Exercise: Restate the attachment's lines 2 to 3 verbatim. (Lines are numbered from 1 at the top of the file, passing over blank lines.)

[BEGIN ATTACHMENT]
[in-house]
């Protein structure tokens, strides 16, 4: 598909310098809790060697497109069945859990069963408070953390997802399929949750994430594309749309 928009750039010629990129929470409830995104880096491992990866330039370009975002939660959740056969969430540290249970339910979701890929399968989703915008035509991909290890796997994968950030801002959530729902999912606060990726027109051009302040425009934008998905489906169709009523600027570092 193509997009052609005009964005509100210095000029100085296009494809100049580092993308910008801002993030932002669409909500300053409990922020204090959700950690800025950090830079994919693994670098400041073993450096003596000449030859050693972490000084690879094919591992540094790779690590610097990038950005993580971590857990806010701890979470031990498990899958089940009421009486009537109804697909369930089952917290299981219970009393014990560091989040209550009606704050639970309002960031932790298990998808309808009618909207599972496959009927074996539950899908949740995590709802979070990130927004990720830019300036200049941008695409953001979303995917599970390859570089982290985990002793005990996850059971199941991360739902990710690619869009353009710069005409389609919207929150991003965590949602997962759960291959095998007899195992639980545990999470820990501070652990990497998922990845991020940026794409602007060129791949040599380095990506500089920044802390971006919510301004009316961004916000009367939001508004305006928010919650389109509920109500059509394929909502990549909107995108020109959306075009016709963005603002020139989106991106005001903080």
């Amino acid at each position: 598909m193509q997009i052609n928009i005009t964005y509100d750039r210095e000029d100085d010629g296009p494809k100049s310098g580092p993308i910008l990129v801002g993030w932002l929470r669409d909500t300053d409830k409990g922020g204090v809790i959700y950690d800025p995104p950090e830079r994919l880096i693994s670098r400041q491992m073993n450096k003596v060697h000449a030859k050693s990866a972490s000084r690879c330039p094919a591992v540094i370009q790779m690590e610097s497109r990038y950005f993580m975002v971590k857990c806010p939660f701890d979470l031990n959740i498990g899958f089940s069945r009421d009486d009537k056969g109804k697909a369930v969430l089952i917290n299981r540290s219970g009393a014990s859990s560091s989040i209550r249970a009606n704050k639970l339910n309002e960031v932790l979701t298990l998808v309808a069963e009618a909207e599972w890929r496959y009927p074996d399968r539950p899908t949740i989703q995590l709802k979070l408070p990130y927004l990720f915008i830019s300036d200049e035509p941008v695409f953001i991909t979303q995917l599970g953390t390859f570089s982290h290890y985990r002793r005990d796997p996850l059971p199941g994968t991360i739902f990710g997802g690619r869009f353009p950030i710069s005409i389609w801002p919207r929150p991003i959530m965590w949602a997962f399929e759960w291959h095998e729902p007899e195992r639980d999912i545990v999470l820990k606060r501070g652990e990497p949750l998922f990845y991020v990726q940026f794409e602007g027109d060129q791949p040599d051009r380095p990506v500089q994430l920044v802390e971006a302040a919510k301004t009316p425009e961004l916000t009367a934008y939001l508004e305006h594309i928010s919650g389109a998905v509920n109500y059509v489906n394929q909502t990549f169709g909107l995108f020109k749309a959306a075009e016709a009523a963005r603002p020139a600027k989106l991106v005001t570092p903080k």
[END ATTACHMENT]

């Protein structure tokens, strides 16, 4: 598909310098809790060697497109069945859990069963408070953390997802399929949750994430594309749309 928009750039010629990129929470409830995104880096491992990866330039370009975002939660959740056969969430540290249970339910979701890929399968989703915008035509991909290890796997994968950030801002959530729902999912606060990726027109051009302040425009934008998905489906169709009523600027570092 193509997009052609005009964005509100210095000029100085296009494809100049580092993308910008801002993030932002669409909500300053409990922020204090959700950690800025950090830079994919693994670098400041073993450096003596000449030859050693972490000084690879094919591992540094790779690590610097990038950005993580971590857990806010701890979470031990498990899958089940009421009486009537109804697909369930089952917290299981219970009393014990560091989040209550009606704050639970309002960031932790298990998808309808009618909207599972496959009927074996539950899908949740995590709802979070990130927004990720830019300036200049941008695409953001979303995917599970390859570089982290985990002793005990996850059971199941991360739902990710690619869009353009710069005409389609919207929150991003965590949602997962759960291959095998007899195992639980545990999470820990501070652990990497998922990845991020940026794409602007060129791949040599380095990506500089920044802390971006919510301004009316961004916000009367939001508004305006928010919650389109509920109500059509394929909502990549909107995108020109959306075009016709963005603002020139989106991106005001903080």
């Amino acid at each position: 598909m193509q997009i052609n928009i005009t964005y509100d750039r210095e000029d100085d010629g296009p494809k100049s310098g580092p993308i910008l990129v801002g993030w932002l929470r669409d909500t300053d409830k409990g922020g204090v809790i959700y950690d800025p995104p950090e830079r994919l880096i693994s670098r400041q491992m073993n450096k003596v060697h000449a030859k050693s990866a972490s000084r690879c330039p094919a591992v540094i370009q790779m690590e610097s497109r990038y950005f993580m975002v971590k857990c806010p939660f701890d979470l031990n959740i498990g899958f089940s069945r009421d009486d009537k056969g109804k697909a369930v969430l089952i917290n299981r540290s219970g009393a014990s859990s560091s989040i209550r249970a009606n704050k639970l339910n309002e960031v932790l979701t298990l998808v309808a069963e009618a909207e599972w890929r496959y009927p074996d399968r539950p899908t949740i989703q995590l709802k979070l408070p990130y927004l990720f915008i830019s300036d200049e035509p941008v695409f953001i991909t979303q995917l599970g953390t390859f570089s982290h290890y985990r002793r005990d796997p996850l059971p199941g994968t991360i739902f990710g997802g690619r869009f353009p950030i710069s005409i389609w801002p919207r929150p991003i959530m965590w949602a997962f399929e759960w291959h095998e729902p007899e195992r639980d999912i545990v999470l820990k606060r501070g652990e990497p949750l998922f990845y991020v990726q940026f794409e602007g027109d060129q791949p040599d051009r380095p990506v500089q994430l920044v802390e971006a302040a919510k301004t009316p425009e961004l916000t009367a934008y939001l508004e305006h594309i928010s919650g389109a998905v509920n109500y059509v489906n394929q909502t990549f169709g909107l995108f020109k749309a959306a075009e016709a009523a963005r603002p020139a600027k989106l991106v005001t570092p903080k």